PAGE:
REST: everything old is new again?

Mark Baker
Sat, 25 Aug 2001 01:54:39 -0400 (EDT)

> It's natural that proponents of a new way of thinking about
> design should aggressively state their case, and the old guard
> should feel threatened.  At one of the early SOAP BOFs at
> Netscape, it kinda felt like that, but with Don Box and some of
> the other SOAPers being the threatening ones.

I didn't get that feeling.  I suppose the fact that Don was
calling in, muzzled some of that threatening tone. 8-)

> The power of OO, to me, is a way of *codifying* best practices
> for building code: Booch and cohorts didn't invent encapsulation
> or other good things, they provided a *new way* of thinking that
> made doing the right thing easier.
> In the same way, though I'm still resisting being absorbed, REST
> is interesting.  What it seems to be saying is (taking an OO
> tack) attributes are cheap, and methods are expensive, so use
> lots of attributes and getters and setters.  Or in the REST way,
> resources are cheap and methods are expensive.  So given a set of
> *things* you want to do, make them URIs, and use HTTP methods to
> effect the implied functionality.
> Am I getting this right?

Almost.  To stick with your "OO tack", I'd suggest that what
it says is "make lots of objects" (things with identity), but then
have one GET method for returning serialized representations of
its state, one PUT method for setting that state explicitly with
a serialized representation, and one POST method for changing its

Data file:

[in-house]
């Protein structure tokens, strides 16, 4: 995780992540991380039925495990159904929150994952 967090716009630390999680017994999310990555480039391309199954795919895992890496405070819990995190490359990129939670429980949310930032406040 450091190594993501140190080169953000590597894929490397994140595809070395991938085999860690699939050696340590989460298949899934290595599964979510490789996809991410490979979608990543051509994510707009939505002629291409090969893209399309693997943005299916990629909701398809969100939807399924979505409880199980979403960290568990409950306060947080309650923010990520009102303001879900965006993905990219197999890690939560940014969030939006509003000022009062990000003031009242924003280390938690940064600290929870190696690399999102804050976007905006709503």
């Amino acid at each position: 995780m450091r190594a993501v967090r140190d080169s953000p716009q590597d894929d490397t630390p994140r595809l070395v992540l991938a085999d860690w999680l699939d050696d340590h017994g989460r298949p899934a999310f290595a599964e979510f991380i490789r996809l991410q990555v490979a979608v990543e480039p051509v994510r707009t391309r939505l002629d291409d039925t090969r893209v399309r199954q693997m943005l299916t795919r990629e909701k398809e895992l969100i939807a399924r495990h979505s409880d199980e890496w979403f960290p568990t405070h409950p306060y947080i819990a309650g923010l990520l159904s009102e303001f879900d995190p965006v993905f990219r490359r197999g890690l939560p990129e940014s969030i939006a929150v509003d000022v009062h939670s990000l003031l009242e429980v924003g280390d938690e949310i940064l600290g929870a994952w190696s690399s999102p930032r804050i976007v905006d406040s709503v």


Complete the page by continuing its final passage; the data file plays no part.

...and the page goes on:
state relative to its current state by augmenting/annotating/adding
a serialized representation to itself (the container model, basically).

> I'm not sure I'm seeing a difference that makes a difference,
> from a *design* point of view, and even from an implementation
> point of view.  I'm troubled by the implied coupling to HTTP, but
> maybe that's just my unwillingness to commit :-)
> What bothered me before and still bothers me is the implication
> that by transforming to REST, all issues of interface complexity
> go away.  I don't buy that.  Indeed, knowing how to tell someone
> how to call an RPC call is difficult.  However, doing a GET or
> POST on a URI is just as difficult: how do I form the URI?

You don't, in most cases.  You're provided it.  It's opaque.

>  It
> requires, in both cases, a definition of the preconditions,
> operation (name and arguments or URL and verb), and
> postconditions.

What do you mean by "operation"?

As for conditions, HTTP takes care of some of the transfer pre/post
ones, e.g. GET's postcondition is that state(post GET)=state(pre GET).